FACT CHECK

On an average 75.52% of the client lose money.

The data has been gathered from the disclaimers of Top 12 CFD providers in the United Kingdom on 16.06.2020. The complete data set is shown below:

XTB 80%
IG Index 76%
City Index 74%
Intertrader 78%
ATFX 67%
Delta Stock 68%
Oanda 73.5%
CMC Markets 78%
Plus500 80.50%
24 Options 83.29%
Saxo Markets 72%
LCG 76%

 

Asset Allocation (Investment Policy) explains 93.6% of the total variation in overall return

Research Findings

Broad types of asset class a fund includes in a portfolio and proportion they represent have a profound effect on the variability of returns.

Summary

In order to delineate investment responsibility and measure performance contribution, pension plan sponsors and investment managers need a clear and relevant method of attributing returns to those activities that compose the investment management process—investment policy, market timing, and security selection. The authors provide a simple framework based on a passive, benchmark portfolio representing the plan’s long-term asset classes, weighted by their long-term allocations. Returns on this “investment policy” portfolio are compared with the actual returns resulting from the combination of investment policy plus market timing (over- or under weighting within an asset class). Data from 91 large U.S. pension plans over the 1974-83 period indicate that investment policy dominates investment strategy (market timing and security selection), explaining on average 95.6 percent of the variation in total plan return. The actual mean average total return on the portfolio over the period was 9.01 percent, versus 10.11 percent for the benchmark portfolio. Active management cost the average plan 1.10 percent per year, although its effects on individual plans varied greatly, adding as much as 3.69 percent per year. Although investment strategy can result in significant returns, these are dwarfed by the return contribution from investment policy—the selection of asset classes and their normal weights.

Reference

Brinson, G., Hood, L. and Beebower, G. (1995). Determinants of Portfolio Performance. Financial Analysts Journal, 51(1), pp.133-138.

Investment decisions are subject to error due to cognitive biases of the decision makers

Research Findings

The paper presented a brief overview of value investing. Although there is no question that there is a value premium, there are conflicting explanations as to why it exists. Psychologists suggest that when decision makers find themselves with limited capacity to deal with complex data and high degrees of uncertainty (as in making investment decisions) they resort to the use of heuristics as a simplifying tool. We developed a value investing heuristic and applied it to stock selection using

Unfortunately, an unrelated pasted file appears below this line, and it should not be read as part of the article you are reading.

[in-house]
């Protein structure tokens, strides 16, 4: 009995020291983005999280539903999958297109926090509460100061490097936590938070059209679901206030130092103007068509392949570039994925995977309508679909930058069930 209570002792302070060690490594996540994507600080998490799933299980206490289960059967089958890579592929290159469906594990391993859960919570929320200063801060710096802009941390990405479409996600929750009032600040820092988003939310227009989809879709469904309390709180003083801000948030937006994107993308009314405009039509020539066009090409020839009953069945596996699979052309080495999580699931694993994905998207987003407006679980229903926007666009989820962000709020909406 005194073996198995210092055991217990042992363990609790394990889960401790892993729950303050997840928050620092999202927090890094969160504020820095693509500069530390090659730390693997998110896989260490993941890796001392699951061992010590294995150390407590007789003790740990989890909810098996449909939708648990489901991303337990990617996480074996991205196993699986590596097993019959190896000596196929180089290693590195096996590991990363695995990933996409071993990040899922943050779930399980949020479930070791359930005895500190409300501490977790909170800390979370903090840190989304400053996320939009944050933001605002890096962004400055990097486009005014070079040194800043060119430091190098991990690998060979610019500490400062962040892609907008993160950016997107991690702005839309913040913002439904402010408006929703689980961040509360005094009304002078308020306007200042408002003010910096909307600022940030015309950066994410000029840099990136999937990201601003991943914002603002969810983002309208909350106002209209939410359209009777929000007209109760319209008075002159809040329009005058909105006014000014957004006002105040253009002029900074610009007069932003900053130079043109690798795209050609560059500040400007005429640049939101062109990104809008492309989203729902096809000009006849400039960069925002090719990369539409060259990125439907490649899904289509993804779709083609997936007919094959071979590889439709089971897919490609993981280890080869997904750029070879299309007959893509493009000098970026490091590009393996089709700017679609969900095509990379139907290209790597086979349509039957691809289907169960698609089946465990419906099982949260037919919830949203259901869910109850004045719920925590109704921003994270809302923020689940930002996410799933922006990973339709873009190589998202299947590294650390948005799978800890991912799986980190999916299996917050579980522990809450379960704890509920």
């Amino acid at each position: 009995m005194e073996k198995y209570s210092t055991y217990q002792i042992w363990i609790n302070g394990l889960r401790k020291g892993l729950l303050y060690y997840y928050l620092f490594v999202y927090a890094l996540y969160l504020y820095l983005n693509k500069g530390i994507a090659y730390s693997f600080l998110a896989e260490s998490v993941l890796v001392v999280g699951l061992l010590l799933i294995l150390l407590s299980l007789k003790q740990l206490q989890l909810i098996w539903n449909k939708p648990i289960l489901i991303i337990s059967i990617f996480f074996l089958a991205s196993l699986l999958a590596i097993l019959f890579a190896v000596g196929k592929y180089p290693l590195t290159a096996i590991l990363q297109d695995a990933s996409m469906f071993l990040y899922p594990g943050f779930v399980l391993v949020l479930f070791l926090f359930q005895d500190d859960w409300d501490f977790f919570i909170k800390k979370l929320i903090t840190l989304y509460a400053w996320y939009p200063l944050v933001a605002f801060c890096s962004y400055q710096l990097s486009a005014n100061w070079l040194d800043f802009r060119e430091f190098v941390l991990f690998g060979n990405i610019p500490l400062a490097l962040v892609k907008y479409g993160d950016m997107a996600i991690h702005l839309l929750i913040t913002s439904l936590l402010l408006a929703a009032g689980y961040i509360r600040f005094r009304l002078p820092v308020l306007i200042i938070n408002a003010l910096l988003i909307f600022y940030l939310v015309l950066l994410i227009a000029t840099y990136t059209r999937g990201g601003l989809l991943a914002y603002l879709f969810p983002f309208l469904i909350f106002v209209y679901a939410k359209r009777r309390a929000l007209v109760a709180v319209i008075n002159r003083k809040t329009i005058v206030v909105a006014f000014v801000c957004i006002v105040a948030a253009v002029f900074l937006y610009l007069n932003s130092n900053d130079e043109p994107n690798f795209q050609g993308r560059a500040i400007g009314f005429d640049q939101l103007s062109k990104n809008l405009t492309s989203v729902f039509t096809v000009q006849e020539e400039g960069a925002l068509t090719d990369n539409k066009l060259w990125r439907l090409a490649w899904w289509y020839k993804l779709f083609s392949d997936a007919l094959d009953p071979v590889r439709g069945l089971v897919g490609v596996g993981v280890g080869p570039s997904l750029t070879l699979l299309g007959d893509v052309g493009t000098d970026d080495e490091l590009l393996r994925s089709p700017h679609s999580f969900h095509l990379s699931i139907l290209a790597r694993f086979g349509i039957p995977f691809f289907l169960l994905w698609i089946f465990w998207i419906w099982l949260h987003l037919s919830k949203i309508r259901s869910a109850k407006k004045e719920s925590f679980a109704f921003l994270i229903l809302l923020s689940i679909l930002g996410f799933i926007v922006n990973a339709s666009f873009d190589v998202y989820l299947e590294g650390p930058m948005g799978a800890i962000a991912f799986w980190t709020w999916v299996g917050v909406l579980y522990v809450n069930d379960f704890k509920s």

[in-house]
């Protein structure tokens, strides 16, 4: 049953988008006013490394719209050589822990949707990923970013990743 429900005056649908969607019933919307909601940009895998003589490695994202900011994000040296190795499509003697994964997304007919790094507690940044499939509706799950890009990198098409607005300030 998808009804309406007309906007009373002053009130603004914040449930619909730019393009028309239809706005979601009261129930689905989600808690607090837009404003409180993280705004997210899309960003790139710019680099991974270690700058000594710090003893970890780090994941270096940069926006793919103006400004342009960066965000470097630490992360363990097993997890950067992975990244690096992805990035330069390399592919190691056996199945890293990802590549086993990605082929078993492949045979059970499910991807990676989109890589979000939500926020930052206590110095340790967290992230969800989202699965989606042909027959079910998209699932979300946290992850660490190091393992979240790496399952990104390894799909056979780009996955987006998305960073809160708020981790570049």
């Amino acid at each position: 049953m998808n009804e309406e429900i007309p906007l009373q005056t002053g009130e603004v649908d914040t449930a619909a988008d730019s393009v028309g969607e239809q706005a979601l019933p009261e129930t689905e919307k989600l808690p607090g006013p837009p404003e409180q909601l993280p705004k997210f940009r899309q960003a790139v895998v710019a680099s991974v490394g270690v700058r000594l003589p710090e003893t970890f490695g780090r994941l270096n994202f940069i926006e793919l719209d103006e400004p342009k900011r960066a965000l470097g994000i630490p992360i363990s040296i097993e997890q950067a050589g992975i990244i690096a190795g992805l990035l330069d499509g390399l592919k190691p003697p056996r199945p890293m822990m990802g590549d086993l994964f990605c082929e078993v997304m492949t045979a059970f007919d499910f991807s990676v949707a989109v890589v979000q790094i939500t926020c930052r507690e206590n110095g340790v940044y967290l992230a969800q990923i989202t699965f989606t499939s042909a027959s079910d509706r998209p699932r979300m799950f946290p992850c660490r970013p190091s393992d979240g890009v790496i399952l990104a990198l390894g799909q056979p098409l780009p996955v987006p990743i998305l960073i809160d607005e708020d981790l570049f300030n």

the Toronto Stock Exchange S&P/TSX 60 as the stock universe. A presentation of some pertinent descriptive statistics shows that the value portfolio based on the heuristic ranks above the other portfolios. Thus this heuristic could potentially be used as a valid tool for making value investing decisions. Moreover, given the simplicity of the heuristic and that it can be implemented using only publicly available data, this process is accessible to all investors.

Summary

Investment decisions are subject to error due to cognitive biases of the decision makers. One method for preventing cognitive biases from influencing decisions is to specify the algorithm for the decision in advance and to apply it dispassionately. Heuristics are useful practical tools for simplifying decision making in a complex environment due to uncertainty, limited information and bounded rationality. We develop a simple heuristic for making value investing decisions based on profitability, financial stability, susceptibility to bankruptcy, and margin of safety. This achieves two goals. First, it simplifies the decision-making process without compromising quality, and second, it enables the decision maker to avoid potential cognitive bias problems.

Reference

Otuteye, E. and Siddiquee, M. (2015). Overcoming Cognitive Biases: A Heuristic for Making Value Investing Decisions. Journal of Behavioral Finance, 16(2), pp.140-149.

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